As House lawmakers in South Carolina pass a measure to remove the Confederate flag from the grounds of the state Capitol, we speak to Rep. Barbara Lee (D-CA) about efforts in Washington to remove symbols of the Confederacy. The South Carolina vote came early this morning, almost exactly three weeks to the day after a white suspect who embraced the Confederate flag massacred nine African-American worshipers at a church bible study in Charleston.
AMY GOODMAN: Finally, Congressmember Lee, the—looks like South Carolina is going to bring down the Confederate battle flag on the grounds of the state Capitol. Extremely emotional debate was held in the last few days in both houses. But it’s overwhelmingly been voted. Is there federal legislation that would take down any kind of Confederate symbols in any federal public lands?
REP. BARBARA LEE: Well, members of the Congressional Black Caucus are looking at a variety of bills. Congressman Bennie Thompson has legislation pending, specific legislation, and other efforts are taking place. But I’ll tell you, we’re looking at all aspects of symbols of hatred and racism and bigotry. These should not be in America. And so, you know, I’m very pleased and happy that Charleston and the South Carolina Legislature have finally gotten to this point. It took such a horrific tragedy, that we’re still grieving from and mourning from, and this is an example of how these horrible tragedies lead to change. But it should happen without having so many horrific acts of violence take place. And so, these symbols, such as the flag, that promote this kind of hatred, not only on federal lands or wherever, they should not exist in America. And so we’re looking at all aspects of this at this point.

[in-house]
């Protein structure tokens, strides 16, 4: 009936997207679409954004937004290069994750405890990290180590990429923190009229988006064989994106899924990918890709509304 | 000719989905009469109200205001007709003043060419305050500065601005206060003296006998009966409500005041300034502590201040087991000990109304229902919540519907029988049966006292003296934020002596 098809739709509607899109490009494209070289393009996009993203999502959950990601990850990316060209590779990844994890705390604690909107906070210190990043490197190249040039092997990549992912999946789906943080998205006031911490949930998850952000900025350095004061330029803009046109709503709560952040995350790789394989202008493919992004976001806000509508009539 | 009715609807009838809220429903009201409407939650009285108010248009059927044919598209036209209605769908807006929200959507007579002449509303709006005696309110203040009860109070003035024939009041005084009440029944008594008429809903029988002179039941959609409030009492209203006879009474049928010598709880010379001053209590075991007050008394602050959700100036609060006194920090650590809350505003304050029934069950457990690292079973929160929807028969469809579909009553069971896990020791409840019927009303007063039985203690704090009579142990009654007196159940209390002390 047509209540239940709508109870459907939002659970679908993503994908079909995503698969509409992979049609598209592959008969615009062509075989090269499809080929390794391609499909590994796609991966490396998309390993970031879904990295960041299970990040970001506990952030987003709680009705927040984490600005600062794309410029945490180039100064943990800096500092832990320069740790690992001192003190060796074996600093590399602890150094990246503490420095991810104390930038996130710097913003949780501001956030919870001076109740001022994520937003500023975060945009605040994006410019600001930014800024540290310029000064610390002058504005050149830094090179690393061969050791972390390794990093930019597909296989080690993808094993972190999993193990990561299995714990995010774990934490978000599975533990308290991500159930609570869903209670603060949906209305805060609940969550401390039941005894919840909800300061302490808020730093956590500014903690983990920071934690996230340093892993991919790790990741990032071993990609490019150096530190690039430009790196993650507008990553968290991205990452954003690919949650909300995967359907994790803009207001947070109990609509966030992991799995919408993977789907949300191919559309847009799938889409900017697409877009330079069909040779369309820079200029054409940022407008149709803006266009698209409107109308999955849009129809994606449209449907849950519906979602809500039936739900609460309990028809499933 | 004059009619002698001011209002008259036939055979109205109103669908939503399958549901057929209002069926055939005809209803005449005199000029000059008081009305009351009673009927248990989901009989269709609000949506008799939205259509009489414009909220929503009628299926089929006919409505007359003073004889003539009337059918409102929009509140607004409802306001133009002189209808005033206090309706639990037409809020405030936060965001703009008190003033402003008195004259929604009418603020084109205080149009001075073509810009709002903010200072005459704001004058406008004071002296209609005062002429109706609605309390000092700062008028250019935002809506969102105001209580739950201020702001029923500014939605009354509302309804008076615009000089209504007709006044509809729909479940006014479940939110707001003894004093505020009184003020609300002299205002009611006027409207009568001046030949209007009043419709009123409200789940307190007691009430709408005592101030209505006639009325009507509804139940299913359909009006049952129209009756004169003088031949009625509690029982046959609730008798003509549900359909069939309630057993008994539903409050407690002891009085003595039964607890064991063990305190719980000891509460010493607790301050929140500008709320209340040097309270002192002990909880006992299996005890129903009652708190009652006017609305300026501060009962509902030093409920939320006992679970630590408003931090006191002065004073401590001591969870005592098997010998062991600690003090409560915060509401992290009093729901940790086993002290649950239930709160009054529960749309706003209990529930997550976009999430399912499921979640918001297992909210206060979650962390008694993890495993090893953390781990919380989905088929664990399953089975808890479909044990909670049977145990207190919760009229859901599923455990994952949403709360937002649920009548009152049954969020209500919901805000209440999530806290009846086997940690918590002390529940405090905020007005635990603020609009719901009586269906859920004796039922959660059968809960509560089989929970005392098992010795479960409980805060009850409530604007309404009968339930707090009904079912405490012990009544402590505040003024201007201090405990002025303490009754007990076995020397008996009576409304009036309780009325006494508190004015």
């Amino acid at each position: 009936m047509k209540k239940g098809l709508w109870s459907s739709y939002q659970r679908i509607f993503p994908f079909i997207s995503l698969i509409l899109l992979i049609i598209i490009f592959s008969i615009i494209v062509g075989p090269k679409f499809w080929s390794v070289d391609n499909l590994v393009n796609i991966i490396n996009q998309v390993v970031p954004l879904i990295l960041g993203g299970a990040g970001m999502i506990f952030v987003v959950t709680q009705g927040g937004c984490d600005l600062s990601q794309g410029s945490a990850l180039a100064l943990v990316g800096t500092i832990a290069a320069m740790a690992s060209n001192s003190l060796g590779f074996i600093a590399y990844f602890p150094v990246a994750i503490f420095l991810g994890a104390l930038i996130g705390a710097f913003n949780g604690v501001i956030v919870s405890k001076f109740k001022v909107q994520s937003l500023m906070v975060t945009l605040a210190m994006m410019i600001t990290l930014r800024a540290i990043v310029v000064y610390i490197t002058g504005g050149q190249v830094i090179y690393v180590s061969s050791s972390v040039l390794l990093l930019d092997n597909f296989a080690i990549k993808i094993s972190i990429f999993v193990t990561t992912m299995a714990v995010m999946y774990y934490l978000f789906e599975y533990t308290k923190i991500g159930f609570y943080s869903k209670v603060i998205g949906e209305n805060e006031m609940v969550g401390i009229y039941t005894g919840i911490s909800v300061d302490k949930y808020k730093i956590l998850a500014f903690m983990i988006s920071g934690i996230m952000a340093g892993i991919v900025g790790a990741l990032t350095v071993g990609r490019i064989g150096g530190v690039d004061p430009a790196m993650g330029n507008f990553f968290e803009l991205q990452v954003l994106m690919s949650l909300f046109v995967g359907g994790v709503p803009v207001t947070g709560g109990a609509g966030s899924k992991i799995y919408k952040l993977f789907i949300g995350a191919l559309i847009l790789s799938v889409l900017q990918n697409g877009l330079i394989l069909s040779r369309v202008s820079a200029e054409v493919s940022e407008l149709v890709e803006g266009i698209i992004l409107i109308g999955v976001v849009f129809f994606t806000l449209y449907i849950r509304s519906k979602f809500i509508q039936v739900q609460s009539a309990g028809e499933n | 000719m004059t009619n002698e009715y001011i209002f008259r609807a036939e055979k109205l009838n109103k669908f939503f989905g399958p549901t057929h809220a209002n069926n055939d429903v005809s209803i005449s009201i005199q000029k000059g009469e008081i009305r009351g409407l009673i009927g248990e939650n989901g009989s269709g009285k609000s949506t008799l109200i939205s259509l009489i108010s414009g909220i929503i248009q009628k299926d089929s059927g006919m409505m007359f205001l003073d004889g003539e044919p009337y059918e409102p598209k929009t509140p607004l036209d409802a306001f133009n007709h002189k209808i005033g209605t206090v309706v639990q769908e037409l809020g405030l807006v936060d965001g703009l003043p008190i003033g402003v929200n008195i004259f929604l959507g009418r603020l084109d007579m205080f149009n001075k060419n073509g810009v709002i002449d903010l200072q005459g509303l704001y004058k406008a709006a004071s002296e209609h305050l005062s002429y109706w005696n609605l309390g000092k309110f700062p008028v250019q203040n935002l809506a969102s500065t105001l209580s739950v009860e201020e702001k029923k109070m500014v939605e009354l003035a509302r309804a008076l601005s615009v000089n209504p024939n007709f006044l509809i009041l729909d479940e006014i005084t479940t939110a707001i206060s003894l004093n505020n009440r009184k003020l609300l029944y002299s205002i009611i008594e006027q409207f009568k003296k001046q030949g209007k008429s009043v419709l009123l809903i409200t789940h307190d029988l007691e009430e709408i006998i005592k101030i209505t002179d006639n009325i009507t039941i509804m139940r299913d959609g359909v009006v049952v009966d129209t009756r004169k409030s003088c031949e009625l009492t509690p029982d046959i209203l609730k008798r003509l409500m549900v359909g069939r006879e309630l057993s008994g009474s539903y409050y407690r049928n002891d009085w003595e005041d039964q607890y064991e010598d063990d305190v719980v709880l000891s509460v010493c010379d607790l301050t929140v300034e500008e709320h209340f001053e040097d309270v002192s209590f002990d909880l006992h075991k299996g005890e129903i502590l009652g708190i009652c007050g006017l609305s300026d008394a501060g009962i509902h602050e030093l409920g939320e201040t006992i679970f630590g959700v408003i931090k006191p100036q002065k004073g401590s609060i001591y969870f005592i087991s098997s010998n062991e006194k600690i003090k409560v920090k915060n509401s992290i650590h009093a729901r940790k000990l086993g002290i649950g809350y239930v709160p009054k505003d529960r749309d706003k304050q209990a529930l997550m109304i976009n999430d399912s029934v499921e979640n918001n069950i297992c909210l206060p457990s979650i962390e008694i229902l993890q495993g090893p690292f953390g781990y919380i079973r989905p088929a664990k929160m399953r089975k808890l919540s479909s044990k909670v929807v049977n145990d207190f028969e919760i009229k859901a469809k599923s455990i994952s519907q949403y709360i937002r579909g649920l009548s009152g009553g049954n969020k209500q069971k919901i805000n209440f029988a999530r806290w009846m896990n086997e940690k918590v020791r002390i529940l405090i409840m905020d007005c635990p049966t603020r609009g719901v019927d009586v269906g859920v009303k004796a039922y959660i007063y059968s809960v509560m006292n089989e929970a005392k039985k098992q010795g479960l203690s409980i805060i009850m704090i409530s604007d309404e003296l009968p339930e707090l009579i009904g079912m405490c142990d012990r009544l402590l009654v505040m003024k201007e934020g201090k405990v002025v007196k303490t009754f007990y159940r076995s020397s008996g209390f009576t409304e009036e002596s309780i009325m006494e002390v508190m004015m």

AMY GOODMAN: Congressmember Lee, thanks so much for being with us, Democrat of California from Oakland, former chair of the Congressional Black Caucus, author of—co-author of the Equal Access to Abortion Coverage in Health Insurance Act, known as the EACH Woman Act, which would guarantee abortion coverage for all Medicaid recipients and women who receive health insurance through the federal government.
When we come back, did BP get off cheaply in the deal that’s been reached after the blowout in the Gulf of Mexico? Stay with us.